If you’ve lived in Cincinnati more than a minute, you probably know that it is a great place for families. We have an amazing zoo. The Museum Center has something for everyone. Our libraries are some of the best and busiest in the nation. You can find a festival or professional sporting event nearly every weekend of the year.
Even with all of that, there are some exciting adventures you may not know about (or think about) that are hiding in plain sight. I know because they were a mystery to me too before we started home schooling last year. Some of the most interesting, unique, and educational places, I either didn’t know about or never had a reason to visit. But now that I know, I’m going to share with you why you might want to go too.
Taft Museum I had heard about the Taft Museum, of course, but I didn’t really know what was there or why I would want to go until we visited for a home school field trip last year. The museum offers school and group tours of permanent or temporary exhibits led by a docent who explains the exhibits and helps kids understand their significance.
It often include a hands-on, interdisciplinary activity as well. If you can’t arrange for a group to tour, plan to visit on the third Sunday of the month. Not only is admission free, but there are performances and hands-on, family-friendly activities to enjoy.
Cincinnati Shakespeare Company Have older kids? Nothing makes literature come to life like a live performance. CincyShakes performs several of the Bard’s works every season, as well as several other plays as well. This season includes As You Like It, Julius Caesar, Cyrano de Bergerac, Death of Salesman, Emma, and several other plays.
Students in middle and high school will appreciate their literature class more (and not be quite so frustrated with that challenging Shakespearean vocabulary) after an evening seeing it on stage. Plus, the rest of the family will have a good time too. My younger kids (ages 8 and 10) enjoyed seeing Romeo and Juliet at one of the free Shakespeare in the Park performances this summer.
American Sign Museum You know the old song: “Sign, sign, everywhere a sign. Blocking out the scenery, breaking my mind.”
Signs are everywhere, but do we really notice them? Kids do! My kids always seem to be asking me about signs I’ve overlooked or ignored—what does that say, what does that mean, what are they talking about? See this fascinating collection of signs old and new, and be sure to take the guided tour that’s included with admission to get the most out of your visit.
Behringer-Crawford Museum I don’t know any kid who doesn’t get excited at the mention of fossils! The BCM takes an in-depth look at the history of the region, in particular northern Kentucky and the Ohio River, from 500 million years ago to the present. Kids can learn what a paleontologist does and then go on a hunt for fossils. What if you your kid is more interested in planes, trains, boats, and cars? Well, they won’t be disappointed either! Everyone is sure to find something fascinating to explore here.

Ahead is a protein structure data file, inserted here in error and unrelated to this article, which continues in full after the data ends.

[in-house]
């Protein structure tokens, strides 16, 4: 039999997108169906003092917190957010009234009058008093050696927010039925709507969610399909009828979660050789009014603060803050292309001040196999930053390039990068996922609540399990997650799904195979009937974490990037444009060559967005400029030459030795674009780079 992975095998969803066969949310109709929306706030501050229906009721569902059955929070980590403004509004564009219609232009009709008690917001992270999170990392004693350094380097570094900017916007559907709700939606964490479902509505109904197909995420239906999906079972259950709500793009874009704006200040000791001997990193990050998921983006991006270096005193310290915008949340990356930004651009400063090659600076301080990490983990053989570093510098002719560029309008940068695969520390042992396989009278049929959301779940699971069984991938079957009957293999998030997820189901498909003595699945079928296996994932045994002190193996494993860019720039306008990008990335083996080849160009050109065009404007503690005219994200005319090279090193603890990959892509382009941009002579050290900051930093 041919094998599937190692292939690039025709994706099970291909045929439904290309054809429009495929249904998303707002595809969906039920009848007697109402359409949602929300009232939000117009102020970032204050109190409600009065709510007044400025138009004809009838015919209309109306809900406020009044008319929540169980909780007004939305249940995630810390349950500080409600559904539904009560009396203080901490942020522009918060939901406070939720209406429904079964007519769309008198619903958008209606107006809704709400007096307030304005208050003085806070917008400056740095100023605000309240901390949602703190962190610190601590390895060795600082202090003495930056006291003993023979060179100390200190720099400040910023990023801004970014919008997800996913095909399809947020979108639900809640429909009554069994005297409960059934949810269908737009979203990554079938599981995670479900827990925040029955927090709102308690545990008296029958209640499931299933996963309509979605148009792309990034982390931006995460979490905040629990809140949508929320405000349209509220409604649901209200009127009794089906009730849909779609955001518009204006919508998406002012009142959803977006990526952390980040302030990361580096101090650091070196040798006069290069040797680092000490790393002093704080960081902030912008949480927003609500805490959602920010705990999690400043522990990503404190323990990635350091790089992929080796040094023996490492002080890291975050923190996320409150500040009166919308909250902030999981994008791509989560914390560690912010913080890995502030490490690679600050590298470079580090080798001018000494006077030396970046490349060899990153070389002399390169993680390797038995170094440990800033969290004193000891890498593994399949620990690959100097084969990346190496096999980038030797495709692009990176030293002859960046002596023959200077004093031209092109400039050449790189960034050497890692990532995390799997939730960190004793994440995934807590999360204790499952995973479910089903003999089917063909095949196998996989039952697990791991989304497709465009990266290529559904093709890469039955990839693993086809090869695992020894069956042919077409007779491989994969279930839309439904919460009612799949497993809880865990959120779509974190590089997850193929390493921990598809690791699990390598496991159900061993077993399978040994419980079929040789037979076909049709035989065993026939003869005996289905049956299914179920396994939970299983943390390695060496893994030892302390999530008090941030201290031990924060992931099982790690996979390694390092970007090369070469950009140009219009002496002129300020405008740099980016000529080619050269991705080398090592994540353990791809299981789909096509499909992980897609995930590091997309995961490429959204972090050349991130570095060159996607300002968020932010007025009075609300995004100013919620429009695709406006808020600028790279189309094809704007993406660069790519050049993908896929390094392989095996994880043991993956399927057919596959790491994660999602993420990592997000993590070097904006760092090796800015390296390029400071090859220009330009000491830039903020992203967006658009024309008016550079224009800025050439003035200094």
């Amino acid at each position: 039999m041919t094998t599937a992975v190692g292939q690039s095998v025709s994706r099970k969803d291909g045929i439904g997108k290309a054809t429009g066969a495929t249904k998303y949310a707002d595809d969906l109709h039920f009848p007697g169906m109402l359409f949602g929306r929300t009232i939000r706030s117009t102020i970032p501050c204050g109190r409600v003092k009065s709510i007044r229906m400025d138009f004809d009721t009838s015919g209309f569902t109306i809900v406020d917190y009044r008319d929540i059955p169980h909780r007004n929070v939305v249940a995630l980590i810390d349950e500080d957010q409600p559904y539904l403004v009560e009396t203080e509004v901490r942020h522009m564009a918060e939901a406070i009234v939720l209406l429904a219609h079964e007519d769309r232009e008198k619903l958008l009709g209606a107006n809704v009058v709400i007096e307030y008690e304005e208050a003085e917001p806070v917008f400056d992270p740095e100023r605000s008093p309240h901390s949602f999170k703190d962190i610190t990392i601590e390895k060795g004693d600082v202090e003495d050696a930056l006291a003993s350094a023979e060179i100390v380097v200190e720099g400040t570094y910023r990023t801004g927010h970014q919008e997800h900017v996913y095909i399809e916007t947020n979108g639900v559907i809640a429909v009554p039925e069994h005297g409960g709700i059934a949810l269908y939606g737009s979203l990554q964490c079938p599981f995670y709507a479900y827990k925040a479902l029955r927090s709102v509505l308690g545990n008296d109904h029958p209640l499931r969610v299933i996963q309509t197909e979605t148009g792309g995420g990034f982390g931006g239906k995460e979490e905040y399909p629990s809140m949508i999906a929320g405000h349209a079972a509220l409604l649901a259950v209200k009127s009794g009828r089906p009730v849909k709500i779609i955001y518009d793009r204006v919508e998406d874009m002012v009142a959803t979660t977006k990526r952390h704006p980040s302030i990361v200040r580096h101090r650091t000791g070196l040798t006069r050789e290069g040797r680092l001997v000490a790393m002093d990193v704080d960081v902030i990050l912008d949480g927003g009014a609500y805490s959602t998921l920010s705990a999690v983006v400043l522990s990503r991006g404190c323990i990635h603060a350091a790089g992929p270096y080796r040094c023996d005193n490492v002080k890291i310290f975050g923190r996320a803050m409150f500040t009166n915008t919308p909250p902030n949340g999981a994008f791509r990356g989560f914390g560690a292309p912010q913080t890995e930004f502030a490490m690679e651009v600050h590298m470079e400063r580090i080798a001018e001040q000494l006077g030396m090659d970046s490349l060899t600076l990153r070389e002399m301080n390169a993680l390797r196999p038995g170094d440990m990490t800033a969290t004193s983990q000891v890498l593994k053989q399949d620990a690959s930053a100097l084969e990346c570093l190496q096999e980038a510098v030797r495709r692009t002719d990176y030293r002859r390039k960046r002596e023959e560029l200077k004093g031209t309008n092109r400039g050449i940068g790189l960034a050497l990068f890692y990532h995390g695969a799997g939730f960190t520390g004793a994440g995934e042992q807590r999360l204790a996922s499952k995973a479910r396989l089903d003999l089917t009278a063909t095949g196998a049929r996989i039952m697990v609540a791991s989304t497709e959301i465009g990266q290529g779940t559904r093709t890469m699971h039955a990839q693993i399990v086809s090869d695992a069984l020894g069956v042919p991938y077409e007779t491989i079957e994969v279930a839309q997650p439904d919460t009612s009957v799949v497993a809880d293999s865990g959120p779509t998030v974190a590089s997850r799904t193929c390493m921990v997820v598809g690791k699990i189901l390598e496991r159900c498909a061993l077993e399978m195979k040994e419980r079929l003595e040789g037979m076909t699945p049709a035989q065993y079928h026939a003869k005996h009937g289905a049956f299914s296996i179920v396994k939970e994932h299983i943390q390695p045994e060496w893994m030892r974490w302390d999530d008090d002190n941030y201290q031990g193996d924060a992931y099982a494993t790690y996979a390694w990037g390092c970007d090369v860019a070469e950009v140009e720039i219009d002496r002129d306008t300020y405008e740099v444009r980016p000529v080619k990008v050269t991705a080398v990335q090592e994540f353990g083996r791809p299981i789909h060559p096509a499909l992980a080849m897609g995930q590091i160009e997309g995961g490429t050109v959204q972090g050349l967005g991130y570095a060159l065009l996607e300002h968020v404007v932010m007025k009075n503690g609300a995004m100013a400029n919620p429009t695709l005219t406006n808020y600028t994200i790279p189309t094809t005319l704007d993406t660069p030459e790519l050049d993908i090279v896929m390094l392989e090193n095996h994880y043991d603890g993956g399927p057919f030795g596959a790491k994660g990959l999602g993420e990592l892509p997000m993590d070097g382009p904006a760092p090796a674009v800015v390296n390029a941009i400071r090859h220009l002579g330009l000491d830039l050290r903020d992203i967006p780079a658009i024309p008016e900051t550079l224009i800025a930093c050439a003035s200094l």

Northside Farmer’s Market Cooking Classes Have a budding chef? Want your kids to eat more fresh vegetables?
Twice a month, the farmer’s market in Northside offers a cooking class for kids ages 7-11 (though they did let my 12 year old join in). First, the teacher and kids shop the market for the fresh items they will need, and then they prepare a healthy dish to share. Kids get to practice slicing, chopping, and mixing, earn about vegetables and herbs they may not have tried before, and maybe find a new healthy recipe to love. My kids tasted (though didn’t love) ratatouille, but they insisted we recreate at home the tomato and basil bruchetta they made in class.
Cincinnati Observatory If you have an aspiring astronomer or astronaut at your house, don’t miss the Cincinnati Observatory. Considered the “birthplace of astronomy,” the Observatory houses the oldest working telescope and hosts a multitude of events every month.
On Thursdays and Fridays, adults and children can enjoy a look through the historic 1845 telescope and hear presentations on a variety of topics. The Observatory also hosts the free Stargazes event at Stonelick State Park, where amateur astronomers are happy to tell share their knowledge with you while you take a look through their telescopes.
If you think you have explored every corner of the city, think again! There are so many things to see and do all around our amazing city, I doubt we will get to it all before my kids head off to college. These six places are really just the tip of the iceberg. If you do a little digging and ask around, you are sure to find a local treasure to visit to inspire and excite your kids too.